Introduction / Questioning My Creative Career...
AdeelZubair last edited by AdeelZubair
I've been following Jake Parker's work avidly for over five years starting with Instagram, watching his Youtube videos and 3 Point Perspective. They have really given me a good understanding of the illustration industry and it’s changed my way of thinking such as Creative Bank Account, Finished Not perfect etc. - Nevertheless, I'm starting to doubt my creative work, especially with the lack of fundamentals. I would really appreciate if Jake, Lee or Will. could point me in the right direction with some personal advice.
I’m a creative based in London, England who dropped out of university a couple years ago where I barely scraped through Product Design with the intention of becoming a designer at The LEGO Group.
I decided to take a break from education with just a regular day job at the LEGO store the past two years, in between that time I applied and managed to get invited to a recruitment workshop in Denmark for the LEGO designer position, which I didn’t get in the end; I was advised to be more creative and collaborative.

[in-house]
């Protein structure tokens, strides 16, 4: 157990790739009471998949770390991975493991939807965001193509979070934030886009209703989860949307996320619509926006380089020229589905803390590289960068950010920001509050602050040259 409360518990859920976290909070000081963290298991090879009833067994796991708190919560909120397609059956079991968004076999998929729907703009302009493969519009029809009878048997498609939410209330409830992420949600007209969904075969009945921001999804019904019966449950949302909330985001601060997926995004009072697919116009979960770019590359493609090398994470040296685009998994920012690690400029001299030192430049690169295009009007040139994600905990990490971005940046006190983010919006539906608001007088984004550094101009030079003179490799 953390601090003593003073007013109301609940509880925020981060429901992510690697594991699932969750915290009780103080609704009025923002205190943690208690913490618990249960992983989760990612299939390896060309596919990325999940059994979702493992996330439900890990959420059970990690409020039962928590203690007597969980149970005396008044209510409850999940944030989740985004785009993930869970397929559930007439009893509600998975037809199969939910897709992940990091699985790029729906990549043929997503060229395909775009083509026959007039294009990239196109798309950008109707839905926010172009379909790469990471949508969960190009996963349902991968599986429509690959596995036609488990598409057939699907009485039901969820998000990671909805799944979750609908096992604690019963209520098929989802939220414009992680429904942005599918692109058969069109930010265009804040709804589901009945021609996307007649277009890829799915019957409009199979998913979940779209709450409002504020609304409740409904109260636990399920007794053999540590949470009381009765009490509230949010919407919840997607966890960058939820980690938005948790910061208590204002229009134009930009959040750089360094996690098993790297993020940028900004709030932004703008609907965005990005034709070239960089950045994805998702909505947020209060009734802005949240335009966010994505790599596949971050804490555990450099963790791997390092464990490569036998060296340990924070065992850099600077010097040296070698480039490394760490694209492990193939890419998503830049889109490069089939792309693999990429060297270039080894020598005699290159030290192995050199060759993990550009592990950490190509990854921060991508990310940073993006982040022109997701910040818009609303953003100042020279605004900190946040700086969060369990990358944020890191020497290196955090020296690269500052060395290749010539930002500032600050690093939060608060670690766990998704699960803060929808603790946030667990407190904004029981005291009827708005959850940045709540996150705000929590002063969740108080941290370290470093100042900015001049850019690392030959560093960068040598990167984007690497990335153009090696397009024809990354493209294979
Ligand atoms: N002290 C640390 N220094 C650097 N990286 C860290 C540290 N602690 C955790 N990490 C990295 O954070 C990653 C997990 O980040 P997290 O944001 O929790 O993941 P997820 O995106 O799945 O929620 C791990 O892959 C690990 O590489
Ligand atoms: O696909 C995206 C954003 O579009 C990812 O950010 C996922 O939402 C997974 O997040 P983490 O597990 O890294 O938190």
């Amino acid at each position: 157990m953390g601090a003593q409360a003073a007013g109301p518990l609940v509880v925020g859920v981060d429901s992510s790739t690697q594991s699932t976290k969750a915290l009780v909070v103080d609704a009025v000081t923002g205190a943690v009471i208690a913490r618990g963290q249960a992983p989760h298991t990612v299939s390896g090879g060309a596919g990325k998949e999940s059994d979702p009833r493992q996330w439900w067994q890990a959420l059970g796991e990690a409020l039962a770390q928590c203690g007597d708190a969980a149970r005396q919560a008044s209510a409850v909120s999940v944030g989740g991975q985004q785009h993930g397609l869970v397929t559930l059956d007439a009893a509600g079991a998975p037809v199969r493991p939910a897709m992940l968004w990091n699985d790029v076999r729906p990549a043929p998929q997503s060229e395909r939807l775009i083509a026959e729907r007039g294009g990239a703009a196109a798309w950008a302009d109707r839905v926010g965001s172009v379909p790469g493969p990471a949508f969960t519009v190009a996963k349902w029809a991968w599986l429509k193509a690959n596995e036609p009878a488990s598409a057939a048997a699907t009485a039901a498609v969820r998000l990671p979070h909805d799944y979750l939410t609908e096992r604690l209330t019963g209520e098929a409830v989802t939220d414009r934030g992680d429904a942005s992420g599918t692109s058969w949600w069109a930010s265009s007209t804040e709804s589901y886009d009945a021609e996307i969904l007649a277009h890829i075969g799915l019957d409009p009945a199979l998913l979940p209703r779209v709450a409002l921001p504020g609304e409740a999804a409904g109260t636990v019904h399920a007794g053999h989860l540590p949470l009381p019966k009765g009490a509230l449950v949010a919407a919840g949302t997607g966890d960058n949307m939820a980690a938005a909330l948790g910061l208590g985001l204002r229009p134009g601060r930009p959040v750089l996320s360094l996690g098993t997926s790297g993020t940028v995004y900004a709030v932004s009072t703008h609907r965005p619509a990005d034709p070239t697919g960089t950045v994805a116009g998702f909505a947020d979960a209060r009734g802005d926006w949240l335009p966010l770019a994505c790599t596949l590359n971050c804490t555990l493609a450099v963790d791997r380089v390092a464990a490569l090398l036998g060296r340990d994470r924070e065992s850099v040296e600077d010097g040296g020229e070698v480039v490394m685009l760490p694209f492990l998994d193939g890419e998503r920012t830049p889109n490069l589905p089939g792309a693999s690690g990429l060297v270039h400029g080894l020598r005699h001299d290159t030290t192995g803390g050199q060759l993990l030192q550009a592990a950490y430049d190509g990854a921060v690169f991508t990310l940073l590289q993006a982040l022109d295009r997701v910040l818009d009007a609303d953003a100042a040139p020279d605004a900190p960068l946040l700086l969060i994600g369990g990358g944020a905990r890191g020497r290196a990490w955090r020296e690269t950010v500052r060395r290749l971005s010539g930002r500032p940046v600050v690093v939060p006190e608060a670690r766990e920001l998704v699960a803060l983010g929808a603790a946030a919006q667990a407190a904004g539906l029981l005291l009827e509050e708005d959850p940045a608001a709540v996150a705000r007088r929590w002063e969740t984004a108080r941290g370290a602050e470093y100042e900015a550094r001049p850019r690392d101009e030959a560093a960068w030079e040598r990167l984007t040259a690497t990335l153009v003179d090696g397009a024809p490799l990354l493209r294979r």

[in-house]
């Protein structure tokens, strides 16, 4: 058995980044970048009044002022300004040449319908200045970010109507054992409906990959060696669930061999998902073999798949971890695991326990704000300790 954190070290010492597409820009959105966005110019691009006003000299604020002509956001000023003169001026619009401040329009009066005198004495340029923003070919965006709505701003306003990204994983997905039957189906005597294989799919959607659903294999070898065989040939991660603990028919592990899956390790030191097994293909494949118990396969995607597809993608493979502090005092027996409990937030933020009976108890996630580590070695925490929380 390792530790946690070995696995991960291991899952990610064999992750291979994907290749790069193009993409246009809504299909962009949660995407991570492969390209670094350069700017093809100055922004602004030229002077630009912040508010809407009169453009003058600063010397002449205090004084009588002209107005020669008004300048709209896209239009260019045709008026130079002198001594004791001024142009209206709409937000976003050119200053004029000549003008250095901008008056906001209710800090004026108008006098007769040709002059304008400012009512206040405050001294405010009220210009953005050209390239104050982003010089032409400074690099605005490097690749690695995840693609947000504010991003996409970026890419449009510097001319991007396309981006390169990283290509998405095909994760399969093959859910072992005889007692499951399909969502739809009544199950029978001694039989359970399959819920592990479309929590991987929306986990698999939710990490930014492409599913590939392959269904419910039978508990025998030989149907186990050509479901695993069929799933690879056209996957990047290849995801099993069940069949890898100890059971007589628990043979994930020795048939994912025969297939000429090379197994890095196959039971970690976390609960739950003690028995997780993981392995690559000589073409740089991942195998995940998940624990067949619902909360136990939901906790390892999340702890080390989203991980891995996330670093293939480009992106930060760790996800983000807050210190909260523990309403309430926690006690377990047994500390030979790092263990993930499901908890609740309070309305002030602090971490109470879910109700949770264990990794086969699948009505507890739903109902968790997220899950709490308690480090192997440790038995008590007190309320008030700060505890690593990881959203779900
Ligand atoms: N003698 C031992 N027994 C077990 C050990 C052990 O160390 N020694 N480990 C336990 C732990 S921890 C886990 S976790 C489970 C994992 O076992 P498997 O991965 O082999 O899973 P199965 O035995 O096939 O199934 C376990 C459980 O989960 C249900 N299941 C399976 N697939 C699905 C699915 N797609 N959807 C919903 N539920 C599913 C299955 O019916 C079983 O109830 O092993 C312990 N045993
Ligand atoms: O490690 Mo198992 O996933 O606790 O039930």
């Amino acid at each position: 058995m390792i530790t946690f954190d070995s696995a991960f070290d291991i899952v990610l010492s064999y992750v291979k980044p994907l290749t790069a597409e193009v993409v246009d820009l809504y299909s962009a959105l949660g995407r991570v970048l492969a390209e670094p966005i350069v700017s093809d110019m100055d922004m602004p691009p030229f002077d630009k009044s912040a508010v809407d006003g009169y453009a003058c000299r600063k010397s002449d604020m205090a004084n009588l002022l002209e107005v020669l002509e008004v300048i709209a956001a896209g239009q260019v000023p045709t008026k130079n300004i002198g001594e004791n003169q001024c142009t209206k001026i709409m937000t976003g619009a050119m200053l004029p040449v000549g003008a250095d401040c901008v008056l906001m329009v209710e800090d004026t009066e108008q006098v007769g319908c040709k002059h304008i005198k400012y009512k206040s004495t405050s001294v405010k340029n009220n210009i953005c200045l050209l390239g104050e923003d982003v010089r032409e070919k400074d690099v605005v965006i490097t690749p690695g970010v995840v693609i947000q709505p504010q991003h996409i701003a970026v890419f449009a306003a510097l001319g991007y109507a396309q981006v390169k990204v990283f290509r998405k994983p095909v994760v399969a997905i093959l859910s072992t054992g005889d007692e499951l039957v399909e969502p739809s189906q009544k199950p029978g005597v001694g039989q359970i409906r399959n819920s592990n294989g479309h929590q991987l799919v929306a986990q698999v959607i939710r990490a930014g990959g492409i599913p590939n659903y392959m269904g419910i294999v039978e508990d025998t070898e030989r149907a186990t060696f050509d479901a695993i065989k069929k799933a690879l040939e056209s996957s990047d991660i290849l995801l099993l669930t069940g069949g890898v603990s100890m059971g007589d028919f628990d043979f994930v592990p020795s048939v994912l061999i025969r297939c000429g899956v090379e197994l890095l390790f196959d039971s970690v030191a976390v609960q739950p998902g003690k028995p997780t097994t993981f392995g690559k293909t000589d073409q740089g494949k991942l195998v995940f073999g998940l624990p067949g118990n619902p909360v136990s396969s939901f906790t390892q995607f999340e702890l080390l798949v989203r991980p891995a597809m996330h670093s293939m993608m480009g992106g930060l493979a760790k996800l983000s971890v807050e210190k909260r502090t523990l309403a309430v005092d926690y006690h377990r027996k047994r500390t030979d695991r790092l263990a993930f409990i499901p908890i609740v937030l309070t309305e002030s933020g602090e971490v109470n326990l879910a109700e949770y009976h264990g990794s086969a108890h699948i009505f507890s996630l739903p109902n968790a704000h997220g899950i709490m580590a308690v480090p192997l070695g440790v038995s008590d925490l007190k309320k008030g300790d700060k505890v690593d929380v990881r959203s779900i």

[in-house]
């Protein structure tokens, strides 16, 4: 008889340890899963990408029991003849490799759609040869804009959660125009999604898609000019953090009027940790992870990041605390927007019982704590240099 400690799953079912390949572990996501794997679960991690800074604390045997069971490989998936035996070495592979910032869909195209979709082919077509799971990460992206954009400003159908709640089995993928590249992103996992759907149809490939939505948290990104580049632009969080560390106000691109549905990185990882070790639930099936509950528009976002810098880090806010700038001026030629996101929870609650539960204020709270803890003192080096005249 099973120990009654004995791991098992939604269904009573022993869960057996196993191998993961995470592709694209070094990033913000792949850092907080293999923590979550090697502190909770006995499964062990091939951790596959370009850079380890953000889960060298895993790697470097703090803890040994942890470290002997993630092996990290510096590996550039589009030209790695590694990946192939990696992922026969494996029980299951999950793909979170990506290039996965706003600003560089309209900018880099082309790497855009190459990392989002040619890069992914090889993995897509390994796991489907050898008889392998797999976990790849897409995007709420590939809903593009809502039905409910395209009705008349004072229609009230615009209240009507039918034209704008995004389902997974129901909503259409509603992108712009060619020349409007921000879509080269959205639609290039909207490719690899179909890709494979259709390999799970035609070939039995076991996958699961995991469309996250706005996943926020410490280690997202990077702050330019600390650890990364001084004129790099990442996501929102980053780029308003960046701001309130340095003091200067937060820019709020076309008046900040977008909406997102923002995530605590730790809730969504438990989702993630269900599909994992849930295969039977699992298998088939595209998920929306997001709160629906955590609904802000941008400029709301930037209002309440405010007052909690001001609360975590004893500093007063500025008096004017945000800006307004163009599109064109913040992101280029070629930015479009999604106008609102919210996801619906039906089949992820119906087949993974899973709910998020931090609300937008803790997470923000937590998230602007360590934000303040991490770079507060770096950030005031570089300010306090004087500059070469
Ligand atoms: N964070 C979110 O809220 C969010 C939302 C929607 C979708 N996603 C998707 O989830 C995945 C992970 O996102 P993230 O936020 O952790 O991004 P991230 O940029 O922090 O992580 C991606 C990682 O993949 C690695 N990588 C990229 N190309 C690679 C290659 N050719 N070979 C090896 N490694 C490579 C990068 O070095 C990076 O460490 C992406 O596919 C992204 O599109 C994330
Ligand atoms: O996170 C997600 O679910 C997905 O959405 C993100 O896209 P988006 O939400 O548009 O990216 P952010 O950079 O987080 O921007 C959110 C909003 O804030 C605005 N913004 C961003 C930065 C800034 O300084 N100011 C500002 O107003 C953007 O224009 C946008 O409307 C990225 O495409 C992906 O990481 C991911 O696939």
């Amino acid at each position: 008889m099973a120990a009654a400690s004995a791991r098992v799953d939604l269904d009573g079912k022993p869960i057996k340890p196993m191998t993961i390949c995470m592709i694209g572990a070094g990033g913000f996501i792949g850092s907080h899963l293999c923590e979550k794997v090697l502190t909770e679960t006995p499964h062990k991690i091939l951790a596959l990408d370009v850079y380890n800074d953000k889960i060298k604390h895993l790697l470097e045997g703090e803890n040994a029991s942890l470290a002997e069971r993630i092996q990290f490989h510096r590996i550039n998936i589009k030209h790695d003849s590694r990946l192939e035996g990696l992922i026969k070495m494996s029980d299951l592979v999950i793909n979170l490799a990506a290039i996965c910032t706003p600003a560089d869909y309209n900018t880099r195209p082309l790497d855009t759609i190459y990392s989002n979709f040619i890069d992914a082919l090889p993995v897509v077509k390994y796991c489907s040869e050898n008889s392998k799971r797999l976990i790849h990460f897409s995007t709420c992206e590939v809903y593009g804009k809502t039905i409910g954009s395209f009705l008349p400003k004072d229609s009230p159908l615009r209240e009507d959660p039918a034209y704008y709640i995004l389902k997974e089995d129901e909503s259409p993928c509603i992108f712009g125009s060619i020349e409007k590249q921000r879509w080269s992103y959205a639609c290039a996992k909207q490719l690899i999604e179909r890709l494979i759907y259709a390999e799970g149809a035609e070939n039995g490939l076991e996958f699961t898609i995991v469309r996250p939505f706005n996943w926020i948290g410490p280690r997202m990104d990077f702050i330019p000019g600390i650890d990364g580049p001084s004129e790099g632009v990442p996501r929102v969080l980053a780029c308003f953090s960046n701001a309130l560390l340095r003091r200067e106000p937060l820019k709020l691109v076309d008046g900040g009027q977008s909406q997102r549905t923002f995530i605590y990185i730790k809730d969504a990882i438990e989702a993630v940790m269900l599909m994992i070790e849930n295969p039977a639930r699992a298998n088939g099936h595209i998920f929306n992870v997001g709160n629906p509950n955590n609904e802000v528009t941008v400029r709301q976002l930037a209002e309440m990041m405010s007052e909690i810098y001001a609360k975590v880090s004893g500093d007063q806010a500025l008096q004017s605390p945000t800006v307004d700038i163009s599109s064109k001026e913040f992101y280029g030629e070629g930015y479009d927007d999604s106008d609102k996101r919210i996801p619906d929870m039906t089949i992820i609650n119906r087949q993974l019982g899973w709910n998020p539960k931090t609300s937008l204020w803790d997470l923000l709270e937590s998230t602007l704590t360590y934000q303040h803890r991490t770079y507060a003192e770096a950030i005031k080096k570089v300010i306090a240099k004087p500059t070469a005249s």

In January 2020 I left the store to prioritise my creative career through personal projects and collaborations in sight to make a second attempt at the LEGO Product Designer role later in the year. 2020 happened and now those plans have fallen through for the next 6-12 months. - I've also got to point out that another reason I left the store is I was losing control of work / life balance, given it was my first role in a working environment.